As Chinese Regime Develops Aerospace Arsenal, Regional Dynamics May Shift
As Chinese Regime Develops Aerospace Arsenal, Regional Dynamics May Shift

A schematic showing the striking capabilities of the Chinese regime's Second Artillery short range ballistic missile brigades. Taiwan is the focal point.  (Google Maps through Project 2049 Institute)
A schematic showing the striking capabilities of the Chinese regime's Second Artillery short range ballistic missile brigades. Taiwan is the focal point. (Google Maps through Project 2049 Institute)
The forays of Chinese aerospace weaponeers into better and more—many more—ballistic missiles, fighter jets, instruments of electronic warfare, and, potentially, near space-based sensor architecture, all generously funded with the deep pockets of the Chinese Communist Party, should alarm security experts and may redefine political and military dynamics in the Asia-Pacific region, according to a U.S. think tank.

In reports published this year and last year and in recent speeches, researchers from the Project 2049 Institute in Washington have painted a detailed and discomfiting picture of the CCP’s modernization of its military forces in aerospace—meaning those that roam both air and space.

Mark Stokes, Executive Director of the Institute, which was established in January 2008 to “guide decision makers toward a more secure Asia by the century’s mid-point,” presented the organization’s most recent thinking on the issue at the John Hopkins University’s School of Advanced International Studies on Oct. 13.

“The gradual expansion of China's long range precision strike capabilities is altering the regional strategic landscape,” Stokes said.

Currently, missiles are a major plank in this aerospace power.

“These missiles give military planners a headache,” Stokes said. “If you have missiles that are highly accurate, how can you launch air operations, how can you protect ships at sea? These missiles pose a challenge for Taiwan to defend itself.”

This refers primarily to the CCP’s short range missile capability, which Project 2049 says has been a primary instrument for the CCP to exert psychological and political intimidation, particularly against the diminutive Taiwan.

The CCP has an inventory of at least 1,300 Short Range Ballistic Missiles, and recently, dozens or possibly hundreds of Medium Range Ballistic Missiles

Beyond the raw number of missiles, the real capability to launch them simultaneously or in short order is provided by the number of active “launchers.”

The People’s Liberation Army Air Force brigades—the unit of forces that manage missiles—generally have six battalions with two companies, each company having two or three launchers. Thus, five brigades—the number that have been aimed at Taiwan for close to two decades—could launch hundreds of salvos within a few hours notice. That only goes for Short Range Ballistic Missiles.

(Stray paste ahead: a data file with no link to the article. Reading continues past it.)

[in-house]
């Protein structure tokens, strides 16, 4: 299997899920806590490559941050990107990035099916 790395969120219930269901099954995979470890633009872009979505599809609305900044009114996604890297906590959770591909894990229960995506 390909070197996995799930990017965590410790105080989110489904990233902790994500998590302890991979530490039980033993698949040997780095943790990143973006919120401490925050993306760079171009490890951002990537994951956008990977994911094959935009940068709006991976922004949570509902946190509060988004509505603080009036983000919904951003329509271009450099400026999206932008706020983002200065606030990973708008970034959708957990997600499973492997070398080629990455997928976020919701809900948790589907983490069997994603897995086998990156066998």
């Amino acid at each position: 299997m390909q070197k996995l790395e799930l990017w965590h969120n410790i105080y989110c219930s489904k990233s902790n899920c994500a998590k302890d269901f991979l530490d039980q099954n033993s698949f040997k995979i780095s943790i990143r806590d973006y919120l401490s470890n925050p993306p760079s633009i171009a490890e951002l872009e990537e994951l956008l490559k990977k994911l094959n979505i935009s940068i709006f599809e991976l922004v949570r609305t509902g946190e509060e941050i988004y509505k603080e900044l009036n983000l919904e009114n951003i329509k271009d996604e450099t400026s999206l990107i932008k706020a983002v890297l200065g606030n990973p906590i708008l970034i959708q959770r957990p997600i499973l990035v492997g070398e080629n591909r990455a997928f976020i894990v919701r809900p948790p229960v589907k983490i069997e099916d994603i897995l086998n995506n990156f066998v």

Executive Director of the Project 2049 Institute, Mark Stokes, speaks about China's aerospace modernization at SAIS. (The Epoch Times)
Executive Director of the Project 2049 Institute, Mark Stokes, speaks about China's aerospace modernization at SAIS. (The Epoch Times)
In the next five to ten years, the centerpiece of CCP missile capability will be Medium Range Ballistic missiles, which are much more powerful.

Terminally guided (meaning they can adjust in flight to hone in on their target), such missiles can deliver a two ton warhead within a 1,750km range with a precision of 50 meters. “You can hit a runway pretty well with these things, and it's difficult to defend against them,” Stokes said.

Alongside the development in ballistic missiles is something more troubling: cruise missiles. A new generation of cruise missiles, apparently also developed with Taiwan in mind, has serious implications for regional security, according to a report last year by another Project 2049 scholar, Ian Easton.
“Land Attack Cruise Missiles fly low and fast, and they’re difficult to defend against, arguably more difficult to defend against,” Stokes said, “If you can see one coming, you can knock it out… but the trouble is being able to see it.” They are also cheap to build and hard to detect, because they fly lower than ballistic missiles; they can also strike from any direction, and may have nuclear warheads nestled inside—since they can take conventional and nuclear payloads, it is impossible to know which missile carries which.

The CCP has been working overtime since 2009 to build them. One former Defense Intelligence official interviewed by Easton said the program represents a “very very big threat” to regional security. The sheer size of the buildup “could mean that they will be able to overwhelm our [that is, U.S.] defenses,” the official said.

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